After breakfast, we begin to load the busses that will give the runners a 45-minute ride through the pitch-black countryside as we head toward the starting line. I pass the time by conversing with the lady sitting next to me. Her total marathon count was now approaching 30, which really inspires me. Eventually I discover that she too is staying with a local family, the mayor of Ashton. It wasn’t long before we arrived at the starting point. There’s still 20 minutes or so before the start, so I stay in the bus to keep warm. The sun is just beginning to poke its head above the horizon and the cool crisp air registers about 40, maybe lower.
At long last, we’re lined up and ready to go. 6:30 arrives and all of a sudden we’re running. I don’t hear any gun go off; maybe somebody just yelled ‘GO!’ It’s cold to start and I wish I had my gloves. Eventually I figure out that I can pull the long sleeves of my throw away shirt over my hands. This helps me cope with the mountain air some 6100 feet above sea level. By the time I hit the 4-mile mark, my body has warmed sufficiently and I toss the extra shirt at the aid station. The early stretches of this race are on gravel roads that meander through the Targhee National Forest. It’s very quiet and serene, with only the faint sounds of a chain saw or maybe a four-wheeler in the distance. The area reminds me so much of Northern Michigan and I imagine myself snowmobiling through this wilderness. All these pleasant memories pass the time quickly and before I know it, I’m approaching mile 10. A quick check of my watch indicates that I’m running 10 minute miles and ahead of my desired pace. At this point, I’m feeling good and still have visions of beating the time of my previous marathon, but deep down I know that the toughest part of the race has yet to come.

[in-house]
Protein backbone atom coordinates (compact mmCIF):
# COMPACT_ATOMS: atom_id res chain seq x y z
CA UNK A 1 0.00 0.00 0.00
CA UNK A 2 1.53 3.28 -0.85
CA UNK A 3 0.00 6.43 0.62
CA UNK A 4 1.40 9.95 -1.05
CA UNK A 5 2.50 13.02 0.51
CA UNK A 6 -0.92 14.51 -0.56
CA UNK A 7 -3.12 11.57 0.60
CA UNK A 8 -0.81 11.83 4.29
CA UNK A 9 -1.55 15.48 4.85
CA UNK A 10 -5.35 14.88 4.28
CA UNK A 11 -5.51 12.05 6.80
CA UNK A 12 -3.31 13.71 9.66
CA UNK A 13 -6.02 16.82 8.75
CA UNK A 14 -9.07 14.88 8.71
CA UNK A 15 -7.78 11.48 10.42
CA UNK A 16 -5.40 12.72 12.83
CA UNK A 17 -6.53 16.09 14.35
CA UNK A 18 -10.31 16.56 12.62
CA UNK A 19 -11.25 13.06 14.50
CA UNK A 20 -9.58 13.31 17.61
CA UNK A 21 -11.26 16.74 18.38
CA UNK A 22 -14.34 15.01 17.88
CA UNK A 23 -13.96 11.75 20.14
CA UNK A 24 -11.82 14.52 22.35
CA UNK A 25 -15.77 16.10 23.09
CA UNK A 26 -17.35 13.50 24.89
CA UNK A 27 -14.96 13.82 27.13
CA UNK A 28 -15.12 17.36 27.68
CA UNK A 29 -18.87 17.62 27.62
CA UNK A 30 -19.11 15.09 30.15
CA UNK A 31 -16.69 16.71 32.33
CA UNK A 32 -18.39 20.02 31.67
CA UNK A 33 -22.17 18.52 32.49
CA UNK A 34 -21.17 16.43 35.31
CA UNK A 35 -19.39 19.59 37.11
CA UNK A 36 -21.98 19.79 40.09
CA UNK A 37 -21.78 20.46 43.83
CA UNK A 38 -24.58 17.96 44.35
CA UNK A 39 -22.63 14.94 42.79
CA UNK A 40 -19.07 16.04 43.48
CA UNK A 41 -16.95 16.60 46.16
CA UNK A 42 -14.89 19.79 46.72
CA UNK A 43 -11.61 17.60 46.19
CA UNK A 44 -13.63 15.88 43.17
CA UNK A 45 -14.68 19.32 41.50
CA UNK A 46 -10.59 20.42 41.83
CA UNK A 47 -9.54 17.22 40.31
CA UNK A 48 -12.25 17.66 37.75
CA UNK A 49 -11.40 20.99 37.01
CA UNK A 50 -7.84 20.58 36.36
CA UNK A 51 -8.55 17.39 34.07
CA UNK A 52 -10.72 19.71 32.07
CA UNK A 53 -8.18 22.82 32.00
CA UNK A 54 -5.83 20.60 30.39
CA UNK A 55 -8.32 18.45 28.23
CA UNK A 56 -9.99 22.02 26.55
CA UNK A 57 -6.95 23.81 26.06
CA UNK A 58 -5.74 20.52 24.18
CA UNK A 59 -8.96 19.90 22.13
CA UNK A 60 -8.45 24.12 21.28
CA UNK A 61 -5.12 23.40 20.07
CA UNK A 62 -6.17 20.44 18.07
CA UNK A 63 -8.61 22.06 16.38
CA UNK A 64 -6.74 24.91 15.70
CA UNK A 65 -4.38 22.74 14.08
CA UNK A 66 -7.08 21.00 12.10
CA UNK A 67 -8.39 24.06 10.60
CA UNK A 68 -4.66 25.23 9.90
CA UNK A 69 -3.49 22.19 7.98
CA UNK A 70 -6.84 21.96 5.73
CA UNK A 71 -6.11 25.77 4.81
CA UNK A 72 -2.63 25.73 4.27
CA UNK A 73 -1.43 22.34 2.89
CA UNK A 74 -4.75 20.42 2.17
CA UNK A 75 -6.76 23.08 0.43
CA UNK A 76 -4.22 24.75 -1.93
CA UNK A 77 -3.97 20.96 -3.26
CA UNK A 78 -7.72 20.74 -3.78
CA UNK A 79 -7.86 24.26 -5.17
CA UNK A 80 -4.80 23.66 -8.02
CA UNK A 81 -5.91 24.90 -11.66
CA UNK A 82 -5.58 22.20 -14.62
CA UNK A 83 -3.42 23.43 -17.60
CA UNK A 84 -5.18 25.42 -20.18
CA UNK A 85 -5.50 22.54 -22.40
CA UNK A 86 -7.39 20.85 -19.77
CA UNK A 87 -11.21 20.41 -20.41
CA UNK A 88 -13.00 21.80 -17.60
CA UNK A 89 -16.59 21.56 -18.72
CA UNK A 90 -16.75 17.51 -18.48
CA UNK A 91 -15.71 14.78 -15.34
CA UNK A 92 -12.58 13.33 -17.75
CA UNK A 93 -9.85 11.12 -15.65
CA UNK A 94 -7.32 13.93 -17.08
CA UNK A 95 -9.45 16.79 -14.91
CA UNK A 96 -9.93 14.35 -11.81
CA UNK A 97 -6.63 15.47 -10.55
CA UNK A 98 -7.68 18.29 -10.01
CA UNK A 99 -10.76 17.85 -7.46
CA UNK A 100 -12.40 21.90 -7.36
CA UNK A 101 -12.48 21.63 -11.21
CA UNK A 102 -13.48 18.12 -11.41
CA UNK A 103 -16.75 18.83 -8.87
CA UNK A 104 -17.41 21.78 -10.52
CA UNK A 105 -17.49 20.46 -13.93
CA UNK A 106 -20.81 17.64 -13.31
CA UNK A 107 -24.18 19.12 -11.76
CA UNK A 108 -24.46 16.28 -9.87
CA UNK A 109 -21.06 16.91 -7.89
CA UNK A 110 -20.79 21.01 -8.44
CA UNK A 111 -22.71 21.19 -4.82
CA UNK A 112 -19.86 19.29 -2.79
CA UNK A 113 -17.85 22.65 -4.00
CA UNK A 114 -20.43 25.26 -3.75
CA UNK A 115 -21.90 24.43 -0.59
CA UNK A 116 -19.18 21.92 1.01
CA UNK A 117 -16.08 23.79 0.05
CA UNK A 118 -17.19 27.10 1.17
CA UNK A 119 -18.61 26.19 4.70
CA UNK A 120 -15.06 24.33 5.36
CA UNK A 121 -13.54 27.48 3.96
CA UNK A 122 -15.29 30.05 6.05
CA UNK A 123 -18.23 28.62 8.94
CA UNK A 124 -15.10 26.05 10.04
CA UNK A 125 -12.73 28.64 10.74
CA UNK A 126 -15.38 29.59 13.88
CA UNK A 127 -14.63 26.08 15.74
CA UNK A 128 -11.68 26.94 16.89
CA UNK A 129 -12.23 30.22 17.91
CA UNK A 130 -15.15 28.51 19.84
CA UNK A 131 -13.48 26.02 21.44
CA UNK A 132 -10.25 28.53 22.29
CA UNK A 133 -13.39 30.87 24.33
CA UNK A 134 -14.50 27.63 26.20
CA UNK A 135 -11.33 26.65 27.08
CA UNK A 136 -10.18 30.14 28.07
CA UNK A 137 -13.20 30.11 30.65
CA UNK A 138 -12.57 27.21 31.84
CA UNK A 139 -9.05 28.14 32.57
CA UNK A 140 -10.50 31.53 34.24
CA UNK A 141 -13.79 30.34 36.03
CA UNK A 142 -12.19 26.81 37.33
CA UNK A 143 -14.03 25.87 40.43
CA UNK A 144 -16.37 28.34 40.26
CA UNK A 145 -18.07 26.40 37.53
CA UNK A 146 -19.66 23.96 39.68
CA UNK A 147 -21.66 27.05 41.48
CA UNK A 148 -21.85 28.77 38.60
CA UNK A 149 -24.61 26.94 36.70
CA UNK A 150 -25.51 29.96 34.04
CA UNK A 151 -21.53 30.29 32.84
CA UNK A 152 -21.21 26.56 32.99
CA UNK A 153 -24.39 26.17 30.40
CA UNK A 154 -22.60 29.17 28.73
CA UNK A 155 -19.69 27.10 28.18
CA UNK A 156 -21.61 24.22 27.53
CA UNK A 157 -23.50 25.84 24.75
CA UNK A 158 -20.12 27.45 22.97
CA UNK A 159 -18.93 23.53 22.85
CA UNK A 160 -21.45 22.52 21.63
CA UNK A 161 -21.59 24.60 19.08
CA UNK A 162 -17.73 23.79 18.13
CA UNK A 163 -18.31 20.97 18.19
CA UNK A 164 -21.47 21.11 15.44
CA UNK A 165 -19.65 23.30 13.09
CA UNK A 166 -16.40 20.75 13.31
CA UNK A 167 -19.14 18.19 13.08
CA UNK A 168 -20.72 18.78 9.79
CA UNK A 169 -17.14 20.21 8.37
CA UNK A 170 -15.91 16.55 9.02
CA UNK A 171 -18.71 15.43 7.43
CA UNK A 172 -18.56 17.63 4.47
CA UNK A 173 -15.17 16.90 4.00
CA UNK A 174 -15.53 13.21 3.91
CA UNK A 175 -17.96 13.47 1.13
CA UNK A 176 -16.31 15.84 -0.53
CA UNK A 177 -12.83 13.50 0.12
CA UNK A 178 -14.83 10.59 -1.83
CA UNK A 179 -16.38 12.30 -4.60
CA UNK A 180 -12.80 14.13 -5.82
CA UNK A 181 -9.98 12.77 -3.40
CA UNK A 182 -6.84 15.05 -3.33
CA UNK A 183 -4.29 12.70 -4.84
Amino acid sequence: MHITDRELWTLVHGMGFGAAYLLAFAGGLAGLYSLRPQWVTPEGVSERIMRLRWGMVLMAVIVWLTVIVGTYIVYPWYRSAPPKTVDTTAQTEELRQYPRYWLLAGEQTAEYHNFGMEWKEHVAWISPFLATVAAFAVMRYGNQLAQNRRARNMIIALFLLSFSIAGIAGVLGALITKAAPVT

Mile 11 takes me to the Mesa Falls Scenic Look-out, where my wife, Sue, had planned the first of many spots to shoot pictures. Maybe I surprised her with my early arrival, as I catch her running to get in position for the picture. Wow, look at her go, maybe she should take up running! I’ve arrived 10 minutes earlier than I told her, so I probably had that look of confidence on my face. The falls here aren’t really visible from the course but the view is still quite spectacular. It’s a short walk down to the lookout point and luckily we were able to see the races namesake yesterday while charting out the course.